You might be thinking what affects heat loss/gain through windows? Well, there are three principal factors that affect the heat loss/gain through the windows in your home. Each factor is sensitive to different aspects of window design and specifications and contributes differently to a home’s overall energy use depending on the climate in which the house is located.
Air leakage involves movement of air through unintentional cracks between window components within the window frame itself or between the window assembly and the building structure. Driven by air pressure differences, outside air infiltrates through these cracks in the high-pressure zone of the house, while conditioned inside air escapes in the low-pressure zone. Pressure differences to drive this infiltration can come from wind, stack effects that cause heat to rise in the house, or pressure imbalances from the installed heating and cooling equipment.
Infiltration has its greatest energy impact during cold weather in heating-dominated climates when winds can be most severe and where the temperature of outside air is significantly colder than inside air. Air leakage depends on the size of infiltration cracks, which can be evaluated with a blower door test. Leakage is minimized by filling cracks and/or using an overall barrier, such as a storm window, to block airflow paths.
Temperature Driven Heat Transfer (Conduction and Convection)
Heat moves through materials from warm to cold; therefore, differences in temperature between the outside and inside air provide a forcing function for the movement of heat through window materials. This heat transfer happens through all parts of the window—both the glazing and the frame—and its energy impact is specified by the U-factor of the window assembly. The overall effect of these losses depends on the total window area and its U-factor and the inside/outside temperature difference.
Since this difference is usually greatest during cold weather, when differences in temperature may exceed 60 degrees F, this heat transfer mechanism is usually most significant during heating-dominated times of the year. Reducing heat flow through windows results in interior surfaces that are closer to the interior air temperature and not cold to the touch in winter. This greatly improves thermal comfort of occupants and reduces condensation along with providing energy savings.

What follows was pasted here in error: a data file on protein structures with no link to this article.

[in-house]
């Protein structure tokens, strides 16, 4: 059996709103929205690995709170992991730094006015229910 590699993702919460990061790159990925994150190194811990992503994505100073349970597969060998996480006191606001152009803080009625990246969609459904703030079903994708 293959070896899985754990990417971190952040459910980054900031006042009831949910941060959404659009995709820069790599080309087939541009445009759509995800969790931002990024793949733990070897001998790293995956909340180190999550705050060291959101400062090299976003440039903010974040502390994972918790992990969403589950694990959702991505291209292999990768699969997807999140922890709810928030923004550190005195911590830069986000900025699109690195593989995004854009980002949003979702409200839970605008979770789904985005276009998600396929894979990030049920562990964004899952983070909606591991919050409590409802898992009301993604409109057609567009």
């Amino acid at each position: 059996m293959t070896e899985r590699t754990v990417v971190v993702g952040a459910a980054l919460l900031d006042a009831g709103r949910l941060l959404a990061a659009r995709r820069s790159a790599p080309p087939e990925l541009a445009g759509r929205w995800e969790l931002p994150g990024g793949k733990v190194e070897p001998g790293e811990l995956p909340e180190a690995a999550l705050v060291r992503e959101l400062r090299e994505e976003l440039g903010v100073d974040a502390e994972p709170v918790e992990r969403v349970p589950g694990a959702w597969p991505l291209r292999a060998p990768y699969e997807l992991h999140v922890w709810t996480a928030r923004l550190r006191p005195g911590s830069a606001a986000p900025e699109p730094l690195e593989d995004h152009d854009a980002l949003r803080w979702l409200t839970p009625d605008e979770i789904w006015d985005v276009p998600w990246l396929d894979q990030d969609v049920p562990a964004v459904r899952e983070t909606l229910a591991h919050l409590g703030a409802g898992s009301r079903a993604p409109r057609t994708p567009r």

Keeping the interior surface of the window warmer and more consistent from top to bottom also reduces convection, further contributing to occupant comfort. Heat flow through glazing units is minimized by using multiple glass layers, low emissivity (low-e) coatings, inert gas fill, and warm edge spacers between all sealed glazing layers. For window frame components, U-factor is minimized by using low conductivity (or thermally broken) frame materials. For example, wood has a lower conductivity than metal. External measures such as adding insulating curtains, blinds, or interior shutters will also reduce heat transfer.
Solar Gains (Radiation)
Solar gains happen through the transparent window glazing components and can have both positive and negative effects on the energy performance of windows. During the heating season, solar gains deliver heat to spaces and offset the need for mechanical heating, but during the cooling season, these same solar gains will increase the energy needed to cool the space. The Solar Heat Gain Coefficient (SHGC) quantifies of the transmission of solar radiation through the window. The amount of solar gain depends on the area of transparent window glazing oriented toward the sun, the SHGC of the glazing, the amount of shading, and local solar conditions (sun angles, cloudiness, window cleanliness, etc.). Solar radiation is divided into three components: visible light (roughly 45 percent), infrared (roughly 52 percent), and ultraviolet rays (roughly 3 percent).
Although solar heat gains happen from all three components, only the visible light portion of the spectrum can be seen. Since the primary function of windows is to allow natural light in and provide views out, the transmission of visible light is a vital consideration. Low-e coatings added to windows decrease the effective U-factor of the window and reduce the SHGC.
These coatings or films are designed to trap beneficial heat inside the house and reflect unwanted solar rays away from the house while simultaneously letting a large fraction of the visible light pass through to the inside. However, where passive solar heating is desirable, such as in heating dominated climates, these films can reflect away more solar energy than they trap.
While visible transmission is not linearly related to the U-factor or SHGC, many low-e films used to improve a window’s thermal performance or control solar gains also decrease the visible light transmission, sometimes making the glass appear deeply tinted or reflective. This not only affects views and natural light, it can also jeopardize the historic integrity of a home. Interior shades, blinds, and films and external measures such as awnings, vegetation, or exterior shutters all help to reduce unwanted solar heat gain through windows.